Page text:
Previously, applications involving multiple or repeated engagement of an apparatus to a surface required hand-eye coordination for alignment. Often, this would lead to inaccurate alignment that would result in a less efficient and/or effective operation of the apparatus. The hand-eye coordination sometimes required a means for marking the desired location on the surface so as to use that marking as a reference point for subsequent alignment. However, this created a dependency on the operator that would lead to inconsistent results. In the field of continuous analyte monitoring of a biological tissue, oftentimes openings on the surface of the tissue are required to measure biological fluids. Techniques to create small openings in the tissue include the use of mechanical devices, thermal ablation and direct energy absorption. Where energy emitter devices are involved in the process, it is necessary to align the energy emitter device properly. For example, one thermal ablation technique creates openings utilizing a strip of energy absorbing film that is held in contact with the tissue. The film is responsive to energy directed thereon to heat up and to conductively transfer heat to the surface of the tissue to ablate the tissue. See, for example, U.S. Pat. No. 5,885,211 for a further description of this thermal ablation technique.

Furthermore, in minimally invasive continuous analyte monitoring applications, the tissue ablation process creates openings to which vacuum can be applied to extract interstitial fluid or blood for measurement, or at which point a drug delivery device may be attached at the registration/poration site to deliver the desired drug through the openings. In situations where energy emissions are used to ablate the tissue, effective fluid collection, delivery and other handling processes can be hampered by the presence of the energy absorbing film. Moving the film out of the way for collection solves the interference problem, but then site registration for placement of the fluid extraction device and substance delivery device becomes an issue. This invention provides for a tissue interface member that maintains the desired alignment after removal of the dye layer so as to enable fluid extraction and substance delivery devices to operate at the desired registration site.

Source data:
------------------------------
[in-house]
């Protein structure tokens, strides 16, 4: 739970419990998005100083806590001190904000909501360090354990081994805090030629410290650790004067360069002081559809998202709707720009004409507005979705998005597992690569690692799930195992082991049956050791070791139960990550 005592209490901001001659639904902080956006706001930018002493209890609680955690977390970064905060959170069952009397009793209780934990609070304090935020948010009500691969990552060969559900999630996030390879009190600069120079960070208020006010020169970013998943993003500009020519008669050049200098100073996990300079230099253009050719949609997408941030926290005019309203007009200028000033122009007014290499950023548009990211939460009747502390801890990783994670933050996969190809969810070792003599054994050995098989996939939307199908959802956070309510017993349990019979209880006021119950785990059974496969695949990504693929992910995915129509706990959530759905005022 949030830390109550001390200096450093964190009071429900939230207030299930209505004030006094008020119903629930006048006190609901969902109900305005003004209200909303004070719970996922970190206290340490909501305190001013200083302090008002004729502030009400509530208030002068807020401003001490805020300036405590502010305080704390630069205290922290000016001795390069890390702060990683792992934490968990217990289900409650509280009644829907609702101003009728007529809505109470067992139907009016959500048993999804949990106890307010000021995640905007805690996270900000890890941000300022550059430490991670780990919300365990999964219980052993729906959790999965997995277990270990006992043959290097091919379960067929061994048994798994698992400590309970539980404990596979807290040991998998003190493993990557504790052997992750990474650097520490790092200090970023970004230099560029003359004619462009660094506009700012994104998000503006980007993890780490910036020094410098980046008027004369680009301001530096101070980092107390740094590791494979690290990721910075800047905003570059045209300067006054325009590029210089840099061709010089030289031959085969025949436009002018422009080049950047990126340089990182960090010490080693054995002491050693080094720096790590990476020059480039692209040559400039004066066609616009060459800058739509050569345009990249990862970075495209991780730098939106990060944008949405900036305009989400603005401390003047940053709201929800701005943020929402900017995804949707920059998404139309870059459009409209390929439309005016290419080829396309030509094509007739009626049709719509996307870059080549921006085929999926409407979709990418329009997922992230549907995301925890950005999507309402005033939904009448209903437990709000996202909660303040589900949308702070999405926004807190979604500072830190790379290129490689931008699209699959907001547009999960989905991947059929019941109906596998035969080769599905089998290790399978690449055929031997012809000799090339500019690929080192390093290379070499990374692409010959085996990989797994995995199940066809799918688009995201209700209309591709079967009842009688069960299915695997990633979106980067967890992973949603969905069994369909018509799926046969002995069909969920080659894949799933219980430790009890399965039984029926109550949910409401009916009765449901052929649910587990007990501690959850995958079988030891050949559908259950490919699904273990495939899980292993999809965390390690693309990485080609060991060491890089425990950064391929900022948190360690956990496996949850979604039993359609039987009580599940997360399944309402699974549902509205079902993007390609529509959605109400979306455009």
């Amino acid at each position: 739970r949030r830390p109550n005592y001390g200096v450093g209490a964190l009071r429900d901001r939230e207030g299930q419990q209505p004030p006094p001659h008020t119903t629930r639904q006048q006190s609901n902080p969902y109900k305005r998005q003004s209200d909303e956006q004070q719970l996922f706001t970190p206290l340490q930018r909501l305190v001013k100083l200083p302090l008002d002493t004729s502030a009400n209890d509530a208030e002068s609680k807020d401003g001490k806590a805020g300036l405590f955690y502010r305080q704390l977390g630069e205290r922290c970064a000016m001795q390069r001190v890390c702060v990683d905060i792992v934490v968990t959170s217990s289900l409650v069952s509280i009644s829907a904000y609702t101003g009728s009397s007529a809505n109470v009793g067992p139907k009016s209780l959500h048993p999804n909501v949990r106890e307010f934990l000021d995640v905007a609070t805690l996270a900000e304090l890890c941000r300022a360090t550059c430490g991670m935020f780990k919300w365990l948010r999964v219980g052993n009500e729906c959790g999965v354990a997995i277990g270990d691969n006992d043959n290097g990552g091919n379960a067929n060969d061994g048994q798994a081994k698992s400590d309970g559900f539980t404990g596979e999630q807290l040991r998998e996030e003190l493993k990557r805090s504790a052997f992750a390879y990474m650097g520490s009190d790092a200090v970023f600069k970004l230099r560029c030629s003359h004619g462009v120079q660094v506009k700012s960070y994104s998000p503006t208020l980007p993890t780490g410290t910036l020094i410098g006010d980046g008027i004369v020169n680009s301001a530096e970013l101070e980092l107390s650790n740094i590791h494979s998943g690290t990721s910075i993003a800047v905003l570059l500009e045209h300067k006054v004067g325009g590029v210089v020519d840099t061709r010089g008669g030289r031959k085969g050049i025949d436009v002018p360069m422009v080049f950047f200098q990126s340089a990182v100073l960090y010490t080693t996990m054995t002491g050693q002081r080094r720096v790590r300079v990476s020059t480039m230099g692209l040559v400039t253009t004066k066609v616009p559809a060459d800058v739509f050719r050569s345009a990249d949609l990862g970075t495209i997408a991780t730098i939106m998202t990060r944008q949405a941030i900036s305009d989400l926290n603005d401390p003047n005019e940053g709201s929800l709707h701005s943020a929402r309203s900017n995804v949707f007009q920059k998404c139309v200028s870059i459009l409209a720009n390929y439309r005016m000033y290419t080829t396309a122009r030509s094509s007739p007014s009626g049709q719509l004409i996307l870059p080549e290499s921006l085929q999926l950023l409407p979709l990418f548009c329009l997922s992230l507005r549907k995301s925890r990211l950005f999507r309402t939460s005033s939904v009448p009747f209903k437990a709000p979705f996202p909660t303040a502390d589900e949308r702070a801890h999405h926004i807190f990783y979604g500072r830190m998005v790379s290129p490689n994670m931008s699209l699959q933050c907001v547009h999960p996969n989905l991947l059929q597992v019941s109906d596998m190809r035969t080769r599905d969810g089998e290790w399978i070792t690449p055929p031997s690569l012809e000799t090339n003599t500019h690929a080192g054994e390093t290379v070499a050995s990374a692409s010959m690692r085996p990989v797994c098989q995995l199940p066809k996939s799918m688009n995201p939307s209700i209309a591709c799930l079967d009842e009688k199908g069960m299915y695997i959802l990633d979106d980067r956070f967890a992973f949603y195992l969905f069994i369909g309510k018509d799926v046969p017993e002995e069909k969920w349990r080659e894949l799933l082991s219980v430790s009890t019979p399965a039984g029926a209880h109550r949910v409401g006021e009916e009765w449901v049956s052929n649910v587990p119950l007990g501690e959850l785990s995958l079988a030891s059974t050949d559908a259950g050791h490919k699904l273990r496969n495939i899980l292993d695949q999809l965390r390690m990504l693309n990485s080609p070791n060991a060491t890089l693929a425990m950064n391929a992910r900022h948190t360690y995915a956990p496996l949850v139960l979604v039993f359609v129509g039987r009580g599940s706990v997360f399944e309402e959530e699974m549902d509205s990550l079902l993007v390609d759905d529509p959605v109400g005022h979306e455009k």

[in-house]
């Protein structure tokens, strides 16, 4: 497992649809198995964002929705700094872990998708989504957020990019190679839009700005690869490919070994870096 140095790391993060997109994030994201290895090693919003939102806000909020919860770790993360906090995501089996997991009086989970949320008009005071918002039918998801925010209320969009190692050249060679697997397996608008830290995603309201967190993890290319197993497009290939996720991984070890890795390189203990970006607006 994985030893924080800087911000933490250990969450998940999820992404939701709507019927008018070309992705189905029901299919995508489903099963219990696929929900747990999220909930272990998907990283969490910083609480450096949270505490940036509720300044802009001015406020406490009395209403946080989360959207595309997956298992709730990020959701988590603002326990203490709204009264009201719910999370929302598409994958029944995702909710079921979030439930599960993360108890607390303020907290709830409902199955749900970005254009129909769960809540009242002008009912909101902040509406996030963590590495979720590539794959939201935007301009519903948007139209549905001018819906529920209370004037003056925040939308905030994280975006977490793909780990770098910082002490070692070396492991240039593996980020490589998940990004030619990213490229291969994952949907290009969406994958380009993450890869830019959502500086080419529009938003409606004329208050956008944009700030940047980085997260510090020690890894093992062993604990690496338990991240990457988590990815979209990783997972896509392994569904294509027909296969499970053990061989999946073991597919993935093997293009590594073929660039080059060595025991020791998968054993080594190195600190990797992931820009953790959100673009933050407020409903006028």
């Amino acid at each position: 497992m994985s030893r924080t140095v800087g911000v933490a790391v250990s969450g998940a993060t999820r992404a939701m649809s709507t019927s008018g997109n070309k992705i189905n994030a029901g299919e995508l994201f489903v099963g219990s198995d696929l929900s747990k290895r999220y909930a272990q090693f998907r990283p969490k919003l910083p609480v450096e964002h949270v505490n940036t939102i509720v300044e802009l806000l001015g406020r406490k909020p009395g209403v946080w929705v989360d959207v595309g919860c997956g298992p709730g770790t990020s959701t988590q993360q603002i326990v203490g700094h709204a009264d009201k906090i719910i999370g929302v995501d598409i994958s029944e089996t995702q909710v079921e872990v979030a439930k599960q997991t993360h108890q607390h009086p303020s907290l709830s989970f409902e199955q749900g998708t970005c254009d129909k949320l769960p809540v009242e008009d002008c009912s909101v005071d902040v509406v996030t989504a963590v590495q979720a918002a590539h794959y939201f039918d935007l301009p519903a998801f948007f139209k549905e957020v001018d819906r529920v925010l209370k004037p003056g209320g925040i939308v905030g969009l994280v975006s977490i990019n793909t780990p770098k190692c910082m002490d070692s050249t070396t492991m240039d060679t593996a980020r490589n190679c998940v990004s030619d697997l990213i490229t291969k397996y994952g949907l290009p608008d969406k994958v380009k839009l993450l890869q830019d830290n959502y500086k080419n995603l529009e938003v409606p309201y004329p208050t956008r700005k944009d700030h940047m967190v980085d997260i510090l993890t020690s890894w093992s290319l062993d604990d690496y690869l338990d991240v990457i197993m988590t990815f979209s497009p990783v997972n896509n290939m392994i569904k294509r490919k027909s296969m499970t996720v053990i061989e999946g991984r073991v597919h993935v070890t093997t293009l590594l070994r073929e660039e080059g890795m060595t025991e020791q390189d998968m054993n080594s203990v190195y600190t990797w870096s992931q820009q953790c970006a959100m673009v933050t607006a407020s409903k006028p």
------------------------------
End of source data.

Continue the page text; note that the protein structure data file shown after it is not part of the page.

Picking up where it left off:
There is room for improving alignment methods, systems and devices where multiple apparatus and/or repeated apparatus application to a desired location on a surface is necessary and/or beneficial for effective use of an apparatus. Particularly in the area of continuous analyte monitoring, there exists a need to integrate and consolidate several functions of the analyte monitoring procedure into a single device. The present invention and its various embodiments accomplishes and satisfies this need by providing for an efficient means to make and maintain alignment of tissue breaching devices and sensors while also removing steps otherwise necessary for interfacing and operating those apparatus at the desired location on the surface of a tissue.

SUMMARY OF THE INVENTION

The present invention is directed to an alignment device integrating a tissue interface member suitable for positioning at a desired location on the surface of the tissue and mating with an apparatus so as to maintain alignment of the apparatus during its operation. This device can be used with various types of apparatus. For example, when applied in a continuous analyte monitoring system, the apparatus may be an energy emitter device commonly used to thermally ablate the surface of the tissue. Other types of apparatus that may be used include devices such as those utilizing mechanical or heated wire techniques. In addition, alignment of devices such as a sensor that measures analyte concentration or a drug delivery device is also an important part of a monitoring system.

Systems and methods integrating the tissue interface member are also disclosed herein so that reliable and repeatable methods to properly center the desired apparatus may be applied. When applied to the field of continuous analyte monitoring, this integrated system allows for a poration mechanism to be applied and guarantees alignment as well as giving the user easy access to attach a device to the exposed adhesive site. In various embodiments of the invention, the tissue interface member adheres onto the skin and remains in its original position unaffected.

As will be evident by the following detailed description and the drawings herein, it will become apparent to one skilled in the art that the present invention and its various embodiments can be applied to numerous other systems for which alignment or repositioning at a specific centered location on a surface for continuous or numerous measurements is desired.

BRIEF DESCRIPTION OF THE DRAWINGS